A Big Nor'easter Is Forecast. What to Do Right Now

A checklist for preparing for that massive snowstorm that's on its way


  1. Shelter. Decide if you should stay or go to someplace safer. If there's a mandated evacuation notice: LEAVE.

  2. Water! Fill up all the containers in the house AND the bathtub. If you've got time, buy critical backup containers like a 55-gallon drum or 3.5-gallon containers that easily stack up under your bed or in a closet.

  3. Power & lights. Plug in your phones, rechargeable batteries, power packs, and travel chargers. And make sure you have lots of backup flashlights and, preferably, battery- and/or solar- lanterns.

  4. Food. Take inventory of what you've got. Get to the grocery store early, if at all possible. (Even better, stock up on long-lasting food beforehand.)

  5. Gas! On that grocery run, stop and fill up your gas tank. Fill up other gasoline containers, too, if you've got them.

  6. Plan! Talk to loved ones about their plans and locations. Better to know now because cellphone coverage may go down. Besides, storms love company. A good opportunity to snuggle.

  7. Secure your house or apartment. Put away anything outside. If you've got storm shutters, put them up.

  8. Stock up! Do you still have time? Buy or order critical supplies like lanterns, flashlights, and backup food. See the suggested Essential Hurricane Gear List below.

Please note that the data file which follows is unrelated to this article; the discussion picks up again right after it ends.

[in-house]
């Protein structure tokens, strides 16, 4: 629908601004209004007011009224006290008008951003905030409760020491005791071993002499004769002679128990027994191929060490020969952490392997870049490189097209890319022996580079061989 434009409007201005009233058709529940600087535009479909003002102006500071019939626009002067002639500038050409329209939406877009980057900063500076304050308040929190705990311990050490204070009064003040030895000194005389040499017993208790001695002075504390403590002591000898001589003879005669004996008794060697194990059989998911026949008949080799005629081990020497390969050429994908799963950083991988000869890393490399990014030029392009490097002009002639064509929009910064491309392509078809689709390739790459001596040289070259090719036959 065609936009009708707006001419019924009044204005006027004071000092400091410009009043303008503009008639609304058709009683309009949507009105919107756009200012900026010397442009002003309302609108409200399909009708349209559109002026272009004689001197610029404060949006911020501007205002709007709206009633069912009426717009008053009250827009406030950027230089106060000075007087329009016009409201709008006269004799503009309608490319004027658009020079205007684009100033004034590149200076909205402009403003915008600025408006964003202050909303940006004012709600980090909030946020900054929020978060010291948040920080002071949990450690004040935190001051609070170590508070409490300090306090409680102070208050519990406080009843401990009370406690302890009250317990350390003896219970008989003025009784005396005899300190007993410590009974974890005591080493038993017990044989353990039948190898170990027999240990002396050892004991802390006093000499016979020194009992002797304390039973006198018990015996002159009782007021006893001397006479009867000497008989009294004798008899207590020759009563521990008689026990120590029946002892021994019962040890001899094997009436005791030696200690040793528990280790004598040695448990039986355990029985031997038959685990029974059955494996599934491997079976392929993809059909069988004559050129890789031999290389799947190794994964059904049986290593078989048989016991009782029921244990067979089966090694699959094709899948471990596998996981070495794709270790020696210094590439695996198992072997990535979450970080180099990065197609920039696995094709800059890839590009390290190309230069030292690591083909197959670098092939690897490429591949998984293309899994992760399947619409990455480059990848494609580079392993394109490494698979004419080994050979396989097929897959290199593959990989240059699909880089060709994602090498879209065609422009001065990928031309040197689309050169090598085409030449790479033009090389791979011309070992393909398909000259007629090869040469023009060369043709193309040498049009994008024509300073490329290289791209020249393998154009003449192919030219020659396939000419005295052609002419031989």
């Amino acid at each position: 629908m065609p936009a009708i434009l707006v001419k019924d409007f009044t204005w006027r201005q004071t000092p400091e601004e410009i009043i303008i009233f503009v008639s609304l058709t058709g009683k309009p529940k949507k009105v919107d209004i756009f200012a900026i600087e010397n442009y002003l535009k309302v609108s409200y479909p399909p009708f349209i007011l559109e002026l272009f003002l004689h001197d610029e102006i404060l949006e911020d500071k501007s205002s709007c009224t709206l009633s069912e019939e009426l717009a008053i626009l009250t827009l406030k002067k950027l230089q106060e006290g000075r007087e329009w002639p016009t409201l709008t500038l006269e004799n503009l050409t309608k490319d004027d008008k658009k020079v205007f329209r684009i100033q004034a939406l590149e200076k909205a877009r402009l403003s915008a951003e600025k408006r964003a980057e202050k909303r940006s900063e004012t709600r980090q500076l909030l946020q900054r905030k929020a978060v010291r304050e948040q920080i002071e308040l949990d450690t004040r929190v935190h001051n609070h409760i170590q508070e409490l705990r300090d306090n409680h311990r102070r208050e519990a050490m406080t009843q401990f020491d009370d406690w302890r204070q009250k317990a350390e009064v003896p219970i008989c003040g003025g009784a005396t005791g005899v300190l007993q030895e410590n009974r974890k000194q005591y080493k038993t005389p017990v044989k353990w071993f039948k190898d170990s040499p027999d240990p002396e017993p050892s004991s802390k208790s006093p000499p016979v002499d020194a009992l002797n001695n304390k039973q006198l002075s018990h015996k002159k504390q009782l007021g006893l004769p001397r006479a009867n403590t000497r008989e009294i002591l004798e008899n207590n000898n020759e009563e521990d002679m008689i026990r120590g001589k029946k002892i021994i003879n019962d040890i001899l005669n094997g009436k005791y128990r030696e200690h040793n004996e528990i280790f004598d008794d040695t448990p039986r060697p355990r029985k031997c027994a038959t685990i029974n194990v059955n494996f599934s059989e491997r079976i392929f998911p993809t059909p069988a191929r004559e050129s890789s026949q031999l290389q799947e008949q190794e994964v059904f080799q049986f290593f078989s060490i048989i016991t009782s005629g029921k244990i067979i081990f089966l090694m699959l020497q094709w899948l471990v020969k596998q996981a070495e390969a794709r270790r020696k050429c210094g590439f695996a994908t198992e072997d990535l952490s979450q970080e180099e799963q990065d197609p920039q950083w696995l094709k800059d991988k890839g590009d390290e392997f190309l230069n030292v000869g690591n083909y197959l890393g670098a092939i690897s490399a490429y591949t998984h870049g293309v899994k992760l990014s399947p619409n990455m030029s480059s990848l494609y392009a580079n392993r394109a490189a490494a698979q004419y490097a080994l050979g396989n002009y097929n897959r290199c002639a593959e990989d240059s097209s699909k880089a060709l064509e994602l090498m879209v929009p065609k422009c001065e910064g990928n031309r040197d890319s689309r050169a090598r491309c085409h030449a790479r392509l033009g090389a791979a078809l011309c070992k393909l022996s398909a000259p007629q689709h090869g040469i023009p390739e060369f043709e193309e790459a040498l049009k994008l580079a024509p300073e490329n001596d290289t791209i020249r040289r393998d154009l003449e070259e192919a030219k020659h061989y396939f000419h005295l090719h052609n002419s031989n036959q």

Okay, let's dive a bit deeper.

1. Leave or stay?

If you live in a coastal area, you need to pre-plan an evacuation route. Find out if you live in a hurricane evacuation area, and familiarize yourself with hurricane evacuation routes. If there is a mandatory evacuation in your area, leave, baby, leave! But, really, we suggest getting out early whenever possible. It's very wise to figure out likely places before a storm approaches, whether it's the in-laws in the Midwest or, perhaps more enticingly, Napa Valley. (Maybe another beach location isn't the best idea in hurricane season.) Take a few vacation days and use those handy airline miles and get yourself in a place away from that affected coast. Trust us, your friends won't think you're foolish — they'll just be jealous of the Facebook pics of you doing something better than waiting out a terrible storm.

Take a few vacation days and use those handy airline miles and get yourself away. Friends will be jealous of the Facebook pics of you doing something better than waiting out a terrible storm.